Mike Stevens | Apr 3, 2009 | 0 Comments

BMW’s F800 ST brings a new level of appeal to the term ‘all-rounder’.

From its staid, conservative image of not so many years ago, BMW has transformed itself into a vibrant powerhouse of avant-garde motorcycle design, and now produces a range of machines to suit riders of just about any persuasion.

In recent years it has set about steadily improving its existing models, while also developing entirely new bikes to plug gaps in its model line-up.

The F 800 ST plugged one of those gaps, and since its introduction in the latter half of 2006, it – along with its F 800 S sibling – has met with widespread approval. Several hundred F 800s have been snapped up in Australia thus far, and it looks like the future of this punchy middleweight is assured.

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The F 800 ST (as in ‘Sports Touring’) has outstripped sales of the F 800 S (as in ‘Sports’) by some margin, which really isn’t that surprising – the ST is still a remarkably sporty bike, while a few other changes (see the separate panel) give it the broader appeal we’ve come to associate with sports tourers.

We thought we'd better take another look.

A GOOD HEART

At the heart of the bike is an all-new parallel-twin, which BMW claims is good for 62.5kW (at 8000rpm) and 86Nm (at 5800rpm). It’s BMW’s first parallel-twin, and it is immediately obvious after taking an F 800 for a spin that the company has done its homework.

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Matched with a 187kg claimed dry weight, there’s ample go here to plaster a smile to your dial. It’s not intimidating, there is just plenty of useable 'oomph' over a broad spread of revs, in an engine that’s equally happy to lope along or devour revs all the way to its 8500rpm redline.

BMW has pulled a rabbit out of its hat here – the F 800 ST is manageable enough for relative newcomers or those returning to biking after a break, yet entertaining enough to also keep seasoned veterans coming back for more.

The good news is this engine is to be employed in other bikes in the BMW range, like the recently arrived (late last year) F 800 GS dual purpose model – and you can bank on more to come.

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A bridge-type aluminium frame that utilizes the engine as a stressed member has been employed, and together with the rear monoshock and front telescopic forks it makes for a wonderfully composed ride over a variety of surfaces, even though the suspension – with non-adjustable front forks – is relatively low spec.

I just love the way the F 800 ST carves up a winding road. It’s relatively light and nimble, and while it’s no razor-sharp supersport machine, its lively and involving ride had me howling with delight.

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Those front twin-disc, four-piston stoppers offer ample power and feel, and the rear is quite powerful too – more than enough to keep you happy on the road or at a track day.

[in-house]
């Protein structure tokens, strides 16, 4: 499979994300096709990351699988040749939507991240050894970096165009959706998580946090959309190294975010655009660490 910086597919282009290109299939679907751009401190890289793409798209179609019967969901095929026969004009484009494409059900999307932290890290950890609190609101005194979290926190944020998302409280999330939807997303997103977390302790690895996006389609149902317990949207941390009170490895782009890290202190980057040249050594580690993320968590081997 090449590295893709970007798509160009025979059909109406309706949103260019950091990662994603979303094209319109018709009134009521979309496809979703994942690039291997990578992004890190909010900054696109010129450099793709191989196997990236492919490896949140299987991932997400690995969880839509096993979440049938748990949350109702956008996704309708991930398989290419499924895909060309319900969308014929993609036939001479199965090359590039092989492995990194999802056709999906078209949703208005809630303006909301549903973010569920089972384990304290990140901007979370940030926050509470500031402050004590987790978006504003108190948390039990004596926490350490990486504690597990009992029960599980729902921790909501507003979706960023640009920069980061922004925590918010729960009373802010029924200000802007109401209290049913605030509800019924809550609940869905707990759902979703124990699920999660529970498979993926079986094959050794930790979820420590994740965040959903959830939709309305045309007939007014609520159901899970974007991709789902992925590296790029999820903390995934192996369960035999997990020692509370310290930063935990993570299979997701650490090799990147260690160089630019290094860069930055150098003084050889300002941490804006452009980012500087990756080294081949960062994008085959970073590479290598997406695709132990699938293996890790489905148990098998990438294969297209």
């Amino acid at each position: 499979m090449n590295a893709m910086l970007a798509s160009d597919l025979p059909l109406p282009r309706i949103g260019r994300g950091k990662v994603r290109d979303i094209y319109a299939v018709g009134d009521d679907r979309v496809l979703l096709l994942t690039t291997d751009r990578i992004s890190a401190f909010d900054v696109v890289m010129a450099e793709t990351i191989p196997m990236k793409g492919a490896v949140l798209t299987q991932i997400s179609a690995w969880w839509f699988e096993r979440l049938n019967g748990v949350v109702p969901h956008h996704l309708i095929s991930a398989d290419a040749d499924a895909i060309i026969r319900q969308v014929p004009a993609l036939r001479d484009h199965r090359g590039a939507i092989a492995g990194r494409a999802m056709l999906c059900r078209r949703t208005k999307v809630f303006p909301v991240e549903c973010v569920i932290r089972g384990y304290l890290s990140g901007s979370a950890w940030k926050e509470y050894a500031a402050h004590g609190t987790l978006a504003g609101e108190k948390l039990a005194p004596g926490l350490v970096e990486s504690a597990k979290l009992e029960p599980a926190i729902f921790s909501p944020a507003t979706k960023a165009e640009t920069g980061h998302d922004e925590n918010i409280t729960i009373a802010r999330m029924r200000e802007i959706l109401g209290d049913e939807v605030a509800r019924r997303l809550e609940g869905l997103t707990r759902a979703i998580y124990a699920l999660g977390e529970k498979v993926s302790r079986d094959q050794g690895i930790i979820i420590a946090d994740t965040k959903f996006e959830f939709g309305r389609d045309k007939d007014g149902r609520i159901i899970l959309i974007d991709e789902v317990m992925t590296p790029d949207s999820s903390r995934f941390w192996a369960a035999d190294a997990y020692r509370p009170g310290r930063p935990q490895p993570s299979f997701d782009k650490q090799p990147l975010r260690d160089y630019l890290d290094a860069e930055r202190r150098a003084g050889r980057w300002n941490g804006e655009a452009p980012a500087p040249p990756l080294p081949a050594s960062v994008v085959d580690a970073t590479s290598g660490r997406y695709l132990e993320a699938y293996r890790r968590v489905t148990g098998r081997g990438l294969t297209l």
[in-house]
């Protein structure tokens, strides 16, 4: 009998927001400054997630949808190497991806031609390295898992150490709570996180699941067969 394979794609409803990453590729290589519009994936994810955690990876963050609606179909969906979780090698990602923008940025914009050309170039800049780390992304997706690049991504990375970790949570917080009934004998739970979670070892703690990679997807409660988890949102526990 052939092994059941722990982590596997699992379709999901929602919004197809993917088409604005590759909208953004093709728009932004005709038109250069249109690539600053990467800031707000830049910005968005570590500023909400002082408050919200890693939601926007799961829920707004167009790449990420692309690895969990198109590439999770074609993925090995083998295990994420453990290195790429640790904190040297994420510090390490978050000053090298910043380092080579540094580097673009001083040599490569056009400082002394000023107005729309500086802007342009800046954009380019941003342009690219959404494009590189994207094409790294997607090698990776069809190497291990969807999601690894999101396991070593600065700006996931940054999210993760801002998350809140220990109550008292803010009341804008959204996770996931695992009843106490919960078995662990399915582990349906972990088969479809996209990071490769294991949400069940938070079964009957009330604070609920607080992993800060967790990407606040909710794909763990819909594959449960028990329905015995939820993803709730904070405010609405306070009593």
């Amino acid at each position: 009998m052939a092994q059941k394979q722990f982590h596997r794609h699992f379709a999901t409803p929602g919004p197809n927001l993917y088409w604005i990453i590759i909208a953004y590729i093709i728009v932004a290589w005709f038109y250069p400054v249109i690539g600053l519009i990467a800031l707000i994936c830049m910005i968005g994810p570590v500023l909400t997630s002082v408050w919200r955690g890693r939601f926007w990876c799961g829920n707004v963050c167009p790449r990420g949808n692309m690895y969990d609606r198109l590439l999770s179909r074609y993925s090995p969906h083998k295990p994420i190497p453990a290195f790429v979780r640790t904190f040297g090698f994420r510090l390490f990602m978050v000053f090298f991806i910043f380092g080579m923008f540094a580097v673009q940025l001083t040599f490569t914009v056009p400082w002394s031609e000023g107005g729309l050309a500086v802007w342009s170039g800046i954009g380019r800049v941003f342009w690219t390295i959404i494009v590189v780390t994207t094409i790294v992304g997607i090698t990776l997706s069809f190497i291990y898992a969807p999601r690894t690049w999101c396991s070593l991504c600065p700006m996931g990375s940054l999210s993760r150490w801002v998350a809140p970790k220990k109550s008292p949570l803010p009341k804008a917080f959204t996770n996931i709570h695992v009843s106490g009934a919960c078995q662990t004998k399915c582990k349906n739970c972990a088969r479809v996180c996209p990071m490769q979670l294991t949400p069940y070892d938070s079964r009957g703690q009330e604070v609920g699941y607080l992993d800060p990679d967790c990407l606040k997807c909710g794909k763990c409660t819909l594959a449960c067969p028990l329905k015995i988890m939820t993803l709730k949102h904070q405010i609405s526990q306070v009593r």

BROAD APPEAL

“In the F 800 ST, BMW has produced a consummate all-rounder…”

I found the ride position suited me perfectly. At 190cm I’m on the taller side, but the 820mm seat height still gave me decent legroom and the ’bars were an easy stretch away. For those on the shorter side, a lower 790mm seat is also available.

The screen offers a good amount of protection, the instrumentation is smart and the overall level of finish is of BMW’s typically high standard. Given its cheap (for a BMW road bike) price tag of $15,000, it’s really difficult to see where any compromise has been made.

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Downsides? Nothing major. The gearbox is on the clunky side, but to be honest this doesn’t affect its efficient operation, and the clutch is a bit of a clunker too – although you’ll only notice it at low speeds, like when filtering through traffic. But these aren’t actually issues, more characteristics.

IN THE FAMILY

The F 800 ST and F 800 S both share the same chassis, suspension and engine, but there are a number of differences between the two which give the ‘S’ a sportier outlook on life. The ‘ST’ has a taller screen, making it better for long distance work, plus more bodywork. The S also has clip-on ’bars, which give it a slightly more aggressive ride position. Finally the pair sport different alloy wheels, and the ST weighs in at about 5kg heavier than its sportier stablemate.

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The Last Word

In the F 800 ST, BMW has produced a consummate all-rounder. It’ll rip through city traffic; it’ll scythe up a winding road; it’ll take you and mate on a transcontinental epic – and you’ll be grinning non-stop. Throw in that price tag and its appeal for born-again bikers, and it’s easy to see why they’re rolling off showroom floors in the numbers they are.

Gallery

Specifications

Engine: 798cc, liquid-cooled, four-stroke, DOHC, fuel-injected, eight-valve parallel-twin
Power: 62.5kW @ 8000rpm
Torque: 86Nm @ 5800rpm
Transmission: six-speed
Front brake: twin 320mm discs, four-piston calipers
Rear brake: single 265mm disc, single-piston caliper
Front suspension: 43mm forks, non-adjustable
Rear suspension: monoshock, adjustable for preload and rebound
Seat height: 790mm or 820mm
Claimed dry weight: 187kg
Fuel Capacity: 16lt
Economy: approx 5.5 litres / 100km
Price: $15,000 plus ORC
Colours: Blue Metallic or Graphitan 2 Metallic Matt
Warranty: 24 months/unlimited kilometres
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